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CEW Presents “Mass Appeal of Skincare”

Nancy Jeffries
CEW April 2010

Remi Kent (left), global associate marketing director, Olay, P&G Beauty, and Shannon Petree, divisional vice president and general marketing manager, Walgreens Co. discussed the reasons for the continued growth of mass skin care during one of the most difficult business climates at a recent CEW Women in Beauty Series event.

The popularity of the mass skin care market continues to grow, with new innovations, quality ingredients and accessible merchandising leading the charge. An April Cosmetic Executive Women’s (CEW) Women in Beauty Series presentation at New York City’s Harmonie Club discussed the reasons for the continued growth of mass skin care during one of the most difficult business climates.

“Mass skin care companies are taking the best of innovation, technology and marketing, and creating products that are getting great recognition. And mass retailers are focusing on beauty in a new way to drive store traffic,” said Carlotta Jacobson, president, CEW. The evening’s invited speakers were Remi Kent, global associate marketing director, Olay, P&G Beauty, and Shannon Petree, divisional vice president and general marketing manager, Walgreens Co., who each brought specific perspectives to the discussion.

Now in her 10th year at P&G Beauty, Kent leads the global marketing and development of Olay Professional and Olay Regenerist skin care lines. She joined P&G as an assistant brand manager working on Noxzema, launched Regenerist in 2003, and went on to oversee the Olay franchise as North America brand manager, where she launched Olay Definity. Petree, along with her team, is responsible for all beauty and personal care merchandise for the 7,200 store chain, and also develops programs and curriculum for the 28,000 beauty advisors out in the field. Prior to Walgreens, Petree worked for Walmart, and spent nine years in the buying division for the beauty and personal care area. She is also serves on the CEW Board of Governors.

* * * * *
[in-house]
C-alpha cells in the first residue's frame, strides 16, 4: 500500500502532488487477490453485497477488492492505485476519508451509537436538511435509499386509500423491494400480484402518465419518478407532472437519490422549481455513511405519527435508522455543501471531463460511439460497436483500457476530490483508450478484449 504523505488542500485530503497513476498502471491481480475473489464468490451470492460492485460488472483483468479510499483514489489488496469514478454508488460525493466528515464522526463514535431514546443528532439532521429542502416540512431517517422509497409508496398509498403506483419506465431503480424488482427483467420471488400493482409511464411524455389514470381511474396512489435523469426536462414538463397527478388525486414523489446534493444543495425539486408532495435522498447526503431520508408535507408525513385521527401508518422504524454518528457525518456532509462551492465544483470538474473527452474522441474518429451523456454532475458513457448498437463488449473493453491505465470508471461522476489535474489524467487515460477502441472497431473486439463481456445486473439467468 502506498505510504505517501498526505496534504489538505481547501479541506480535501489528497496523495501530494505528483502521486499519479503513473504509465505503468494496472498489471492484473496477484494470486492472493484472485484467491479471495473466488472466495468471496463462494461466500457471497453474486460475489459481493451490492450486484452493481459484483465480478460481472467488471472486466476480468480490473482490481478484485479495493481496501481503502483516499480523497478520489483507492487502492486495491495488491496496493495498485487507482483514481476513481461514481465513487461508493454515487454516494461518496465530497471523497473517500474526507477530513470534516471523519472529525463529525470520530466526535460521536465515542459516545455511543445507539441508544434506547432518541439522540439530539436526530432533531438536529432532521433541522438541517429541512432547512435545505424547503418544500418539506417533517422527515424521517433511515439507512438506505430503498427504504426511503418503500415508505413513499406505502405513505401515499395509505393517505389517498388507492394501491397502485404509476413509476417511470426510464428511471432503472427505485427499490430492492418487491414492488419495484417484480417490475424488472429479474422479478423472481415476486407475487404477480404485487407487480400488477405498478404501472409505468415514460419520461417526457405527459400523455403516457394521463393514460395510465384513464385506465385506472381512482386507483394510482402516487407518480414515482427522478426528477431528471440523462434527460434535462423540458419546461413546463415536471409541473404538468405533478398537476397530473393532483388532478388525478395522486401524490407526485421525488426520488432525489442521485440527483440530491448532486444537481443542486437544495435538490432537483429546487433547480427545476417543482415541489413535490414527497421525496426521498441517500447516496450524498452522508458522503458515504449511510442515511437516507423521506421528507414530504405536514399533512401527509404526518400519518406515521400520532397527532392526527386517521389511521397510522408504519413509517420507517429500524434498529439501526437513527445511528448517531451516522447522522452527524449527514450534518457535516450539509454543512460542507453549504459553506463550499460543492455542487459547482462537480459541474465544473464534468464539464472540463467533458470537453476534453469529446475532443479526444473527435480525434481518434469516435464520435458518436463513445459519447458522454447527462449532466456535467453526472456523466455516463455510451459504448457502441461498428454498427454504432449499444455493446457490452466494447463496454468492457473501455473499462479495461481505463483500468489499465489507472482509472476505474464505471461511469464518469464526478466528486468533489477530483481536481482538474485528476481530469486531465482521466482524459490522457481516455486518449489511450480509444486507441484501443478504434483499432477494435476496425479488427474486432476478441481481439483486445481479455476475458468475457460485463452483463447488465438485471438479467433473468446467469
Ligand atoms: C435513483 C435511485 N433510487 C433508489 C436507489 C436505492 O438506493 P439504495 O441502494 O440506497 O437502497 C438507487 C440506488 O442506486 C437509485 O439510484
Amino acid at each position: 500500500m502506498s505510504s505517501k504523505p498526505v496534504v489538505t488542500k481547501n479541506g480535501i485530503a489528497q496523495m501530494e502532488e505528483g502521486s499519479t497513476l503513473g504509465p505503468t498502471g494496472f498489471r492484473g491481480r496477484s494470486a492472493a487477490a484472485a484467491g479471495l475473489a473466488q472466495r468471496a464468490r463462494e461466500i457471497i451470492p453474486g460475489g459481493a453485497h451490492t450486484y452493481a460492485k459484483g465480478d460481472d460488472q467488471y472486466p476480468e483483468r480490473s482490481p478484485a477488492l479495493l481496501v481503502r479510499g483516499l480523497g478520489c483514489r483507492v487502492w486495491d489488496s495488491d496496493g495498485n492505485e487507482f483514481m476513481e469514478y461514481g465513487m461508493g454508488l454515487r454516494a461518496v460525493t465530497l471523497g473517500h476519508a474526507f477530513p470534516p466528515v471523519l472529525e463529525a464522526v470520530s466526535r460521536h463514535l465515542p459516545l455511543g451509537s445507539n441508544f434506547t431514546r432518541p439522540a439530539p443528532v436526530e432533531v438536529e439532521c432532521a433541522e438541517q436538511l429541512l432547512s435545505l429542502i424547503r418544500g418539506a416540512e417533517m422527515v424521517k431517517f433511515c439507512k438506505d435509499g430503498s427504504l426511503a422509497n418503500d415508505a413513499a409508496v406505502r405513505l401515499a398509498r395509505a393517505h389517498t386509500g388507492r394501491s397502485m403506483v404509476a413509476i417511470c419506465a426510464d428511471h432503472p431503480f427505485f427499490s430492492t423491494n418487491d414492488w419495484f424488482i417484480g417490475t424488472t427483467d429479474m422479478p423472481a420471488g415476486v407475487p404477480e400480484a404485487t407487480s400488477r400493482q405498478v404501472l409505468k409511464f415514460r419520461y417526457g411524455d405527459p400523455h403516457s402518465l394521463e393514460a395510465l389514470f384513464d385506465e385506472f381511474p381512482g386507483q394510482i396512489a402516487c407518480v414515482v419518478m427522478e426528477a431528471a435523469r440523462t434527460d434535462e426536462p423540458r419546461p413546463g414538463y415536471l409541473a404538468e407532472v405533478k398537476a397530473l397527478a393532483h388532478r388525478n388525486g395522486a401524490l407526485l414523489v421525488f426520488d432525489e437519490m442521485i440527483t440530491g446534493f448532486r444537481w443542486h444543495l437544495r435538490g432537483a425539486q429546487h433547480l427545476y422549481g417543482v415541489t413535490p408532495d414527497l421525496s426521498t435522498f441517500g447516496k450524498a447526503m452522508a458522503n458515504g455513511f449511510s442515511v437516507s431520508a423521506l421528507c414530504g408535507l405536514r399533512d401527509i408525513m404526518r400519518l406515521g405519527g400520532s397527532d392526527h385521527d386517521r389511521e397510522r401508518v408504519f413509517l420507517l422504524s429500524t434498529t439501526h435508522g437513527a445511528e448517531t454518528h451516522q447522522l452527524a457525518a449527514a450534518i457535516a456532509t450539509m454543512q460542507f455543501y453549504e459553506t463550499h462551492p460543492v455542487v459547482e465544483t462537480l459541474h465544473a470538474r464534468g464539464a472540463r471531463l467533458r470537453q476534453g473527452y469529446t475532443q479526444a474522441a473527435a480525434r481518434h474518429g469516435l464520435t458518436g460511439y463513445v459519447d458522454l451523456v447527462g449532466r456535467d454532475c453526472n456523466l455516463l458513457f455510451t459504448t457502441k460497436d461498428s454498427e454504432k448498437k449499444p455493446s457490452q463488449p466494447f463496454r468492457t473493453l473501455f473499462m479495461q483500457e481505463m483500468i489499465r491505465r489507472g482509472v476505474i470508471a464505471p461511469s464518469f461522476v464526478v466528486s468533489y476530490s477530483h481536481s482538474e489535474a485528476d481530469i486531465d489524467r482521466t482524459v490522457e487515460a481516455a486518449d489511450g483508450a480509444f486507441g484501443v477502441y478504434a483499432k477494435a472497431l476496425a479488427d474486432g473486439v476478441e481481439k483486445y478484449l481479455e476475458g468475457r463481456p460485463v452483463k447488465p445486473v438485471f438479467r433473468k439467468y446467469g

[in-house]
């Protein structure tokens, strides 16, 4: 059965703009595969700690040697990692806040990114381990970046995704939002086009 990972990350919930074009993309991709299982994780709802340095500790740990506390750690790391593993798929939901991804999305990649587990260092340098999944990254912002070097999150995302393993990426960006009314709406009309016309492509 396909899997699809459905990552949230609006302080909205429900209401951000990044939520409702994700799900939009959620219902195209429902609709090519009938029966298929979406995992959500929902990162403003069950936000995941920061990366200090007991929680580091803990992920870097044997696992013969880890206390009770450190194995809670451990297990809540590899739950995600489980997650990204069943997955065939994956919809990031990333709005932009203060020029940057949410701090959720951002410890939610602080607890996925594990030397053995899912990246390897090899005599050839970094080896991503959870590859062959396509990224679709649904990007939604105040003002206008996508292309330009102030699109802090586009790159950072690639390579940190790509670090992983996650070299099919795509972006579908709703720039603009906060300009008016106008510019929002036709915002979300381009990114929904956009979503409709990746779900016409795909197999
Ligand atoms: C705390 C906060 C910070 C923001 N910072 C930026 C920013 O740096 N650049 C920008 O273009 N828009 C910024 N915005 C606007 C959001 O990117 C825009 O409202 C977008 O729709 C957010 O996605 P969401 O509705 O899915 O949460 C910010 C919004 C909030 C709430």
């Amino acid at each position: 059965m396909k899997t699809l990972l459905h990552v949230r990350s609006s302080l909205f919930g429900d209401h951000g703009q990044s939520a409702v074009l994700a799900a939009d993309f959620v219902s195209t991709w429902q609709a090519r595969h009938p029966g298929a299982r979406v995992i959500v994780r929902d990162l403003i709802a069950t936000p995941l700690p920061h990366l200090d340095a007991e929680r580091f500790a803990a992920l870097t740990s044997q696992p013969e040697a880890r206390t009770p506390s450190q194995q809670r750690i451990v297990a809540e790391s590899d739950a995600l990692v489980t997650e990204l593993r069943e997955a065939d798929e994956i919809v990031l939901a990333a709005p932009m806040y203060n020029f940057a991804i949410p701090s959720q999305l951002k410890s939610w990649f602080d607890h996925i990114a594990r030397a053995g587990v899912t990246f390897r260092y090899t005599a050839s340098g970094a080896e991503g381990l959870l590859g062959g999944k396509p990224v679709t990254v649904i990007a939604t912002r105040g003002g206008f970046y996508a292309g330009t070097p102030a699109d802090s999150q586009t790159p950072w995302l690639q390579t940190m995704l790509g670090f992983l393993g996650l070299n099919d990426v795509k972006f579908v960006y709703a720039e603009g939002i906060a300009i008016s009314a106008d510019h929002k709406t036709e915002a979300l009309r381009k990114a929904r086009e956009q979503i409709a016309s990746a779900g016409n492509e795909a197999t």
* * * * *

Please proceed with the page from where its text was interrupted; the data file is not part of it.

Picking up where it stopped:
Market Trends

Antiaging remains one of the most significant trends in skin care. “Women want to be ageless,” said Kent. “Women hope that agelessness will come to fruition, which is what drives this broad trend. Women are now coming into the market younger and are spending on products that they hope will change their destiny.

“Women are demanding efficacy with no compromise. In terms of regional nuances, we’re seeing a down surge in invasive procedures in the Western world. However, in the Eastern world, these procedures are surging, as women see them as a way to open doors for them.” A second trend cited by Kent is the growth in the men’s skin care market, and the third major trend is naturals. She also noted that in the prestige market in the Western world, women are seen trading down.

Shannon Petree noted Walgreens emphasis on customer-centric retailing (CCR), which she said was drawing customers into accessible and friendly health and beauty aisles. “Opening up the aisles and keeping them customer friendly in our 7,200 stores across the country enables us to leverage that number so people can find both their pharmacy and health and beauty needs easily,” said Petree. “Health and wellness are really growing. Having internal health and addressing the external element with beauty products is the complementary positioning at Walgreens. Creating a bridge between health and beauty is key for Walgreens. Our customers are a lot more savvy about ingredients and science, and want both better quality ingredients as well as accessible prices.